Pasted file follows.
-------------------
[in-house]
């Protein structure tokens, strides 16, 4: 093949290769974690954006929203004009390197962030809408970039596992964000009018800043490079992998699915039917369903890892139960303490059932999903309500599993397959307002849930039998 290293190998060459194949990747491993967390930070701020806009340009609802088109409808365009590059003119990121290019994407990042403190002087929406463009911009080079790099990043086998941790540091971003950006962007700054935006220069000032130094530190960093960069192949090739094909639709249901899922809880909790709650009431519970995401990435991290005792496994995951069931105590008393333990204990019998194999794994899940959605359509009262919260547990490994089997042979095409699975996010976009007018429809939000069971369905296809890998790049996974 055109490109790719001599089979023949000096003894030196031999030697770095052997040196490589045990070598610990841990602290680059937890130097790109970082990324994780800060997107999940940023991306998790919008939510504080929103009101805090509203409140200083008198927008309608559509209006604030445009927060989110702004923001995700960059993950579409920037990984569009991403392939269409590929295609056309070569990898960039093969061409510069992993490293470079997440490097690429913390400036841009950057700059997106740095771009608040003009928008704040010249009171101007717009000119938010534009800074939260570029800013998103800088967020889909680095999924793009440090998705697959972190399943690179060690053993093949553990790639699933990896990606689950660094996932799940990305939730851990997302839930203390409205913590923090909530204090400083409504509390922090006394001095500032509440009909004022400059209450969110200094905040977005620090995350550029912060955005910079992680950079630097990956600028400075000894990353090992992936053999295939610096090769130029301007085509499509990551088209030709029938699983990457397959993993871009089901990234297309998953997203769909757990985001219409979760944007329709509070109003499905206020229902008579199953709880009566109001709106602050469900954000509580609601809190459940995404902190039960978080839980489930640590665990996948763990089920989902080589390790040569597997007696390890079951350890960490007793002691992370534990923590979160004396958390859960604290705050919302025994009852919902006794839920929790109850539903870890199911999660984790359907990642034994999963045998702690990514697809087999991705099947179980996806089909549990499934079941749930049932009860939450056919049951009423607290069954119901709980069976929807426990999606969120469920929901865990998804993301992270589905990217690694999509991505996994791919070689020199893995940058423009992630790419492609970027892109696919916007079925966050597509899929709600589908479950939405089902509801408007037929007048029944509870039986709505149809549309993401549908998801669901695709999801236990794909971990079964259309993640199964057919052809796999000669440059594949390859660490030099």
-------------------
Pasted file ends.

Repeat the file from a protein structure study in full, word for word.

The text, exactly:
[in-house]
């Protein structure tokens, strides 16, 4: 093949290769974690954006929203004009390197962030809408970039596992964000009018800043490079992998699915039917369903890892139960303490059932999903309500599993397959307002849930039998 290293190998060459194949990747491993967390930070701020806009340009609802088109409808365009590059003119990121290019994407990042403190002087929406463009911009080079790099990043086998941790540091971003950006962007700054935006220069000032130094530190960093960069192949090739094909639709249901899922809880909790709650009431519970995401990435991290005792496994995951069931105590008393333990204990019998194999794994899940959605359509009262919260547990490994089997042979095409699975996010976009007018429809939000069971369905296809890998790049996974 055109490109790719001599089979023949000096003894030196031999030697770095052997040196490589045990070598610990841990602290680059937890130097790109970082990324994780800060997107999940940023991306998790919008939510504080929103009101805090509203409140200083008198927008309608559509209006604030445009927060989110702004923001995700960059993950579409920037990984569009991403392939269409590929295609056309070569990898960039093969061409510069992993490293470079997440490097690429913390400036841009950057700059997106740095771009608040003009928008704040010249009171101007717009000119938010534009800074939260570029800013998103800088967020889909680095999924793009440090998705697959972190399943690179060690053993093949553990790639699933990896990606689950660094996932799940990305939730851990997302839930203390409205913590923090909530204090400083409504509390922090006394001095500032509440009909004022400059209450969110200094905040977005620090995350550029912060955005910079992680950079630097990956600028400075000894990353090992992936053999295939610096090769130029301007085509499509990551088209030709029938699983990457397959993993871009089901990234297309998953997203769909757990985001219409979760944007329709509070109003499905206020229902008579199953709880009566109001709106602050469900954000509580609601809190459940995404902190039960978080839980489930640590665990996948763990089920989902080589390790040569597997007696390890079951350890960490007793002691992370534990923590979160004396958390859960604290705050919302025994009852919902006794839920929790109850539903870890199911999660984790359907990642034994999963045998702690990514697809087999991705099947179980996806089909549990499934079941749930049932009860939450056919049951009423607290069954119901709980069976929807426990999606969120469920929901865990998804993301992270589905990217690694999509991505996994791919070689020199893995940058423009992630790419492609970027892109696919916007079925966050597509899929709600589908479950939405089902509801408007037929007048029944509870039986709505149809549309993401549908998801669901695709999801236990794909971990079964259309993640199964057919052809796999000669440059594949390859660490030099």